SEBI approved the framework to set up an INR 3,000 crores Corporate Debt Market Development Fund
SEBI has approved the establishment of a Corporate Debt Market Development Fund ("CDMDF") worth INR 3,000 crores, to be set up as an Alternative Investment Fund. The fund will act as a backstop facility during market dislocations, which are situations where markets stop valuing assets correctly. The National Credit Guarantee Trust Company ("NCGTC") will guarantee the fund with a sovereign guarantee. The initial corpus of the fund will be sourced from mutual fund schemes and asset management companies, and the fund will purchase illiquid and investment-grade corporate debt securities during times of stress.
The CDMDF will instill confidence in the debt market players during crises and serve two purposes. Firstly, it will purchase illiquid and investment-grade corporate debt securities during times of stress to instill confidence amongst the participants in the corporate bond market. Secondly, it will enhance secondary market liquidity. Only the contributing mutual funds will be eligible to participate when a market dislocation is determined, and the final decision on triggering the backstop facility will rest with SEBI.
The NCGTC is a private limited company established by the Department of Financial Services, Ministry of Finance, to act as a common trustee company for multiple credit guarantee funds. It offers credit guarantee programs for students, women entrepreneurs, MSMEs, and more, to support India's economic development. Currently, there are five dedicated credit guarantee trusts under the management of NCGTC, namely the Credit Guarantee Fund Scheme for Educational Loans, Credit Guarantee Fund Scheme for Skill Development, Credit Guarantee Fund Scheme for Factoring, Credit Guarantee Fund for Micro Units, and Credit Guarantee Fund for Stand Up India.
Changes in taxation of debt mutual funds to impact indexation benefits and attract bank fixed deposits
The changes in the taxation of debt mutual funds, under which no benefit of indexation for the calculation of long-term capital gains on debt mutual funds will be available for investments made on or after April 01, 2023. However, only those debt mutual funds where equity investment is less than 35% will lose these benefits. From April 01, 2023, such debt mutual funds will be taxed at income tax rates as per an individual's income. The removal of indexation benefits from debt mutual funds could have a negative impact on all debt funds, particularly in the retail category, as investors may choose to invest in safer options such as bank fixed deposits, which will become more attractive with the given changes in taxation.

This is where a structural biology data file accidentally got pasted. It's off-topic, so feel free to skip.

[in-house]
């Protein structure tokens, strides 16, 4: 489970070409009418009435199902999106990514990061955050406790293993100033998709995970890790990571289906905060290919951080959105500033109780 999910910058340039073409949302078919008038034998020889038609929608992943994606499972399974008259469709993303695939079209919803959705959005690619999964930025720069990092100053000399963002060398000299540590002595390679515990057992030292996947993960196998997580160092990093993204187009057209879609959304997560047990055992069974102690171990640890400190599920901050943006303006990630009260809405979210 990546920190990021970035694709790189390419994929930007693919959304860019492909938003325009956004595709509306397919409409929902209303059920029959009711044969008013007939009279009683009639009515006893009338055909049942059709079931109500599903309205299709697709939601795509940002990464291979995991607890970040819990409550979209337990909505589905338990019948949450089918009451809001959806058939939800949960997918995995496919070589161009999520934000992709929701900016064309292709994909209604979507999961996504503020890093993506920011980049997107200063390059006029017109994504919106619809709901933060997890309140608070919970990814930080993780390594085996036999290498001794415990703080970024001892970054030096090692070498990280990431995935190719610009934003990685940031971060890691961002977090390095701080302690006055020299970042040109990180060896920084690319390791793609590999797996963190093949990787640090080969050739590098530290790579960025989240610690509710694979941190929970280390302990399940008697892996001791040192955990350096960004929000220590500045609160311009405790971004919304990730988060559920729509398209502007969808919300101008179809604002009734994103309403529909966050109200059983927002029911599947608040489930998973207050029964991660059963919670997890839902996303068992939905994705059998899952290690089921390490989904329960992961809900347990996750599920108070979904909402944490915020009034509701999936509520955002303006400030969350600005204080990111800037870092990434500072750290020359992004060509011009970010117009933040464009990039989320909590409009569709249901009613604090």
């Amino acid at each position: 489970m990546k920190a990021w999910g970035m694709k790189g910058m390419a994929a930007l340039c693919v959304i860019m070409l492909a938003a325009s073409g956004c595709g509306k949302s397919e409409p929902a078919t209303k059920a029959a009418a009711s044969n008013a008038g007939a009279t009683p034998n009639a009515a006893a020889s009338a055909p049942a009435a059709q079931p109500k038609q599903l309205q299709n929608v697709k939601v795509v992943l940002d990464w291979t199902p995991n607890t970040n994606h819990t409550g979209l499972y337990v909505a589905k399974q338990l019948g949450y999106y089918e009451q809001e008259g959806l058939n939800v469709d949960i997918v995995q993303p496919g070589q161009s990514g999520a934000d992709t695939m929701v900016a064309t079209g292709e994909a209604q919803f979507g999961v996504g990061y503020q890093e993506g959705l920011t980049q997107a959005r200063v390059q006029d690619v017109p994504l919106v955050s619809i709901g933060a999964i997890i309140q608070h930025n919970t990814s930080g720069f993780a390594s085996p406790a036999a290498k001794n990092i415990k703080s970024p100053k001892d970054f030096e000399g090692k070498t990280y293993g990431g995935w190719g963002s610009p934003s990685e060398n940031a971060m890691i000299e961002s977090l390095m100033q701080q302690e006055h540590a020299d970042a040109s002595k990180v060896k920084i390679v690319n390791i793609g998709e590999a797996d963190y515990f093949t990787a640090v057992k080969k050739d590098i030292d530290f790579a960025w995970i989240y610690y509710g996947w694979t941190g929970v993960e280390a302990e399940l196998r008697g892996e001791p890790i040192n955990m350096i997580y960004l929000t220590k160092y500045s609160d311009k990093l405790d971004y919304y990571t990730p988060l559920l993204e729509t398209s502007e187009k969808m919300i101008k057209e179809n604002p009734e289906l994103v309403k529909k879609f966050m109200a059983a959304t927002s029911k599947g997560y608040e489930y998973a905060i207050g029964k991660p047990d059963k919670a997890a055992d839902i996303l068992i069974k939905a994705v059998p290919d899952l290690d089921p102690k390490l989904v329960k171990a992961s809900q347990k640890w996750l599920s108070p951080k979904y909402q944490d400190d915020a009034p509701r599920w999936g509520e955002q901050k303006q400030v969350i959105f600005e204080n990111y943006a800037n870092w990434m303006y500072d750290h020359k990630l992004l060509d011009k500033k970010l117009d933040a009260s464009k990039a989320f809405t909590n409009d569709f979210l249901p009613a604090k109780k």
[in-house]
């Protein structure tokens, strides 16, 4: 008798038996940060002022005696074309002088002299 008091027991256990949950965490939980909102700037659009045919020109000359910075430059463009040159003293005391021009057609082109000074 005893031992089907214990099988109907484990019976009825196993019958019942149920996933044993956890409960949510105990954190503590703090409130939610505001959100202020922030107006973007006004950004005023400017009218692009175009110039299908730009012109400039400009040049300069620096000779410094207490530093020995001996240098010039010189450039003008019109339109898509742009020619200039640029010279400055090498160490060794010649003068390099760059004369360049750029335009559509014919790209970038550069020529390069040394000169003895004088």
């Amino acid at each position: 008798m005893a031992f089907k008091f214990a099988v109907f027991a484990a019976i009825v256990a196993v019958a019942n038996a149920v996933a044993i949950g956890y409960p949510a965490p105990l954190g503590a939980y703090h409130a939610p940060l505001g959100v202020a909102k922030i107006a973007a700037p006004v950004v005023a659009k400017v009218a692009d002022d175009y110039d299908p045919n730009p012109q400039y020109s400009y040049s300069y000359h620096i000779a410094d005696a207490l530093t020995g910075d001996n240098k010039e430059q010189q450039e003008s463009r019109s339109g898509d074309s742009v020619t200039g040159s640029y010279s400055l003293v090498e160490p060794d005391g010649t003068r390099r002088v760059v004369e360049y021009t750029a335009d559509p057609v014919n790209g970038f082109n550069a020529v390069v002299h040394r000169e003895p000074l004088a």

The Insolvency and Bankruptcy (Application to Adjudicating Authority) Rules, 2016 require creditors to provide a copy of the application for initiating corporate insolvency resolution process ("CIRP")
against a corporate debtor to the Insolvency and Bankruptcy Board of India ("IBBI") before filing the same with the adjudicating authority. To facilitate this process, the IBBI has made available a facility on its website for serving a copy of the application online. In circulari dated June 15, 2022, the IBBI had decided to forward all the applications received for initiating insolvency to the Information Utility ("IU") and required the IU to inform other creditors of the corporate debtor by sharing the application and issue notice to the applicant to file information of default for the purpose of issuing the Registration of Default ("ROD") by IU. In furtherance to the above and to ensure filing of authentic information with IBBI and to enable sharing of information relating to the application for initiation of CIRP with the IU efficiently, the format of filing has been revised and a step-by-step guide for submission of the application has been provided in the circular dated June 15, 2022.
SEBI proposes mechanism for voluntary delisting of non-convertible debt securities in India
SEBI has proposed a mechanism for the voluntary delisting of non-convertible debt securities. Under the proposed mechanism, all listed non-convertible debt securities of an entity can be delisted from all or any of the recognized stock exchanges. However, the delisting of non-convertible debt securities of a listed entity that have been delisted by the stock exchanges as a consequence of any penalty or delisted under a resolution plan approved under the IBC would not be covered. The proposed mechanism would also not be applicable to a listed entity that has more than 200 non- Qualified Institutional Buyers ("QIB") holders in any ISIN relating to listed non-convertible debt securities. SEBI has sought public comments on the proposals by May 26, 2023.
The impact of the proposed mechanism on corporate debt and bond markets in India would depend on the response of the market participants to the proposal. The proposal, if implemented, is likely to make it easier for entities to delist non-convertible debt securities, which could result in increased volatility in the bond markets. The proposal may also impact the liquidity of listed non-convertible debt securities and the valuation of non-listed debt securities. The impact on listed and non-listed companies would also depend on the specific circumstances of the delisting, such as the reason for delisting, the number of non-QIB holders, and the nature of the debt securities. Companies that have a large number of non-QIB holders in any ISIN relating to listed non-convertible debt securities may be restricted from voluntarily delisting their debt securities. Overall, the proposed mechanism is likely to have a significant impact on the corporate debt and bond markets in India.